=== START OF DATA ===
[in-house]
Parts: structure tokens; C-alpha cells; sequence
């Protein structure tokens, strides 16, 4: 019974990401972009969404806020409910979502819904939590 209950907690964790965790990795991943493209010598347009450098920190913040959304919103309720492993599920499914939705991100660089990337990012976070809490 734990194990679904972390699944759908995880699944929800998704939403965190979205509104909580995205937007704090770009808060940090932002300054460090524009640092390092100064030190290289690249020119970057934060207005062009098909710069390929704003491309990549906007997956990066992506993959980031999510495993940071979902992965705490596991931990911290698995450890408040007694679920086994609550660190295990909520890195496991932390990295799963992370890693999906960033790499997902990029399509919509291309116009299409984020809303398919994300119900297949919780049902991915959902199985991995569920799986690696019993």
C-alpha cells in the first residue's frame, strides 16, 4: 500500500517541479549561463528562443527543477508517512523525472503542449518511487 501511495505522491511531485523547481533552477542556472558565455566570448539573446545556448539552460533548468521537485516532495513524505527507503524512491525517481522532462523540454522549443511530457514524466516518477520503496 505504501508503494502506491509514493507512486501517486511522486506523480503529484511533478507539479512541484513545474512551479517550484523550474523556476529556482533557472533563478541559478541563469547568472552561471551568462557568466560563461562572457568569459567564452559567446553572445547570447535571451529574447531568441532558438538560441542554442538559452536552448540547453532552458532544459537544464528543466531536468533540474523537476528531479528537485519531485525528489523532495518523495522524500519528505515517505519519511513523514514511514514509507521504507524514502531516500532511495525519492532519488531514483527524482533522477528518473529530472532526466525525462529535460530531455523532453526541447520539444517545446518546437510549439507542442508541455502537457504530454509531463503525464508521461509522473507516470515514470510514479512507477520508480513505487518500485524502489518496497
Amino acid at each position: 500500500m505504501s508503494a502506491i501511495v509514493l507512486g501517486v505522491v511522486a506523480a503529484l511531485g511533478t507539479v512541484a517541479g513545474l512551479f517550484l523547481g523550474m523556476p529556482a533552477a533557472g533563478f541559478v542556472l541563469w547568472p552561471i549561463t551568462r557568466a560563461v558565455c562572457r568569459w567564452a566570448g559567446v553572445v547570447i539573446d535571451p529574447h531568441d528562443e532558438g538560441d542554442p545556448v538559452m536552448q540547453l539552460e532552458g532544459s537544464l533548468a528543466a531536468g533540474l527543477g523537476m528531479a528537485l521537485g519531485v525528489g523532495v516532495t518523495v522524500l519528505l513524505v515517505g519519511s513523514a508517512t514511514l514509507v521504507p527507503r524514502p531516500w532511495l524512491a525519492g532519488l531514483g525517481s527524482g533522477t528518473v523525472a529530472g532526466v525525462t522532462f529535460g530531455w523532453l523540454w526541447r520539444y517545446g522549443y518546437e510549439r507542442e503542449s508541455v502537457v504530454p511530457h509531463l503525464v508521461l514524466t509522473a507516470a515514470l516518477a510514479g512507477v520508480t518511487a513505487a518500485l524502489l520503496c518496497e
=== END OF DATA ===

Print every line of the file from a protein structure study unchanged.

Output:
[in-house]
Parts: structure tokens; C-alpha cells; sequence
């Protein structure tokens, strides 16, 4: 019974990401972009969404806020409910979502819904939590 209950907690964790965790990795991943493209010598347009450098920190913040959304919103309720492993599920499914939705991100660089990337990012976070809490 734990194990679904972390699944759908995880699944929800998704939403965190979205509104909580995205937007704090770009808060940090932002300054460090524009640092390092100064030190290289690249020119970057934060207005062009098909710069390929704003491309990549906007997956990066992506993959980031999510495993940071979902992965705490596991931990911290698995450890408040007694679920086994609550660190295990909520890195496991932390990295799963992370890693999906960033790499997902990029399509919509291309116009299409984020809303398919994300119900297949919780049902991915959902199985991995569920799986690696019993």
C-alpha cells in the first residue's frame, strides 16, 4: 500500500517541479549561463528562443527543477508517512523525472503542449518511487 501511495505522491511531485523547481533552477542556472558565455566570448539573446545556448539552460533548468521537485516532495513524505527507503524512491525517481522532462523540454522549443511530457514524466516518477520503496 505504501508503494502506491509514493507512486501517486511522486506523480503529484511533478507539479512541484513545474512551479517550484523550474523556476529556482533557472533563478541559478541563469547568472552561471551568462557568466560563461562572457568569459567564452559567446553572445547570447535571451529574447531568441532558438538560441542554442538559452536552448540547453532552458532544459537544464528543466531536468533540474523537476528531479528537485519531485525528489523532495518523495522524500519528505515517505519519511513523514514511514514509507521504507524514502531516500532511495525519492532519488531514483527524482533522477528518473529530472532526466525525462529535460530531455523532453526541447520539444517545446518546437510549439507542442508541455502537457504530454509531463503525464508521461509522473507516470515514470510514479512507477520508480513505487518500485524502489518496497
Amino acid at each position: 500500500m505504501s508503494a502506491i501511495v509514493l507512486g501517486v505522491v511522486a506523480a503529484l511531485g511533478t507539479v512541484a517541479g513545474l512551479f517550484l523547481g523550474m523556476p529556482a533552477a533557472g533563478f541559478v542556472l541563469w547568472p552561471i549561463t551568462r557568466a560563461v558565455c562572457r568569459w567564452a566570448g559567446v553572445v547570447i539573446d535571451p529574447h531568441d528562443e532558438g538560441d542554442p545556448v538559452m536552448q540547453l539552460e532552458g532544459s537544464l533548468a528543466a531536468g533540474l527543477g523537476m528531479a528537485l521537485g519531485v525528489g523532495v516532495t518523495v522524500l519528505l513524505v515517505g519519511s513523514a508517512t514511514l514509507v521504507p527507503r524514502p531516500w532511495l524512491a525519492g532519488l531514483g525517481s527524482g533522477t528518473v523525472a529530472g532526466v525525462t522532462f529535460g530531455w523532453l523540454w526541447r520539444y517545446g522549443y518546437e510549439r507542442e503542449s508541455v502537457v504530454p511530457h509531463l503525464v508521461l514524466t509522473a507516470a515514470l516518477a510514479g512507477v520508480t518511487a513505487a518500485l524502489l520503496c518496497e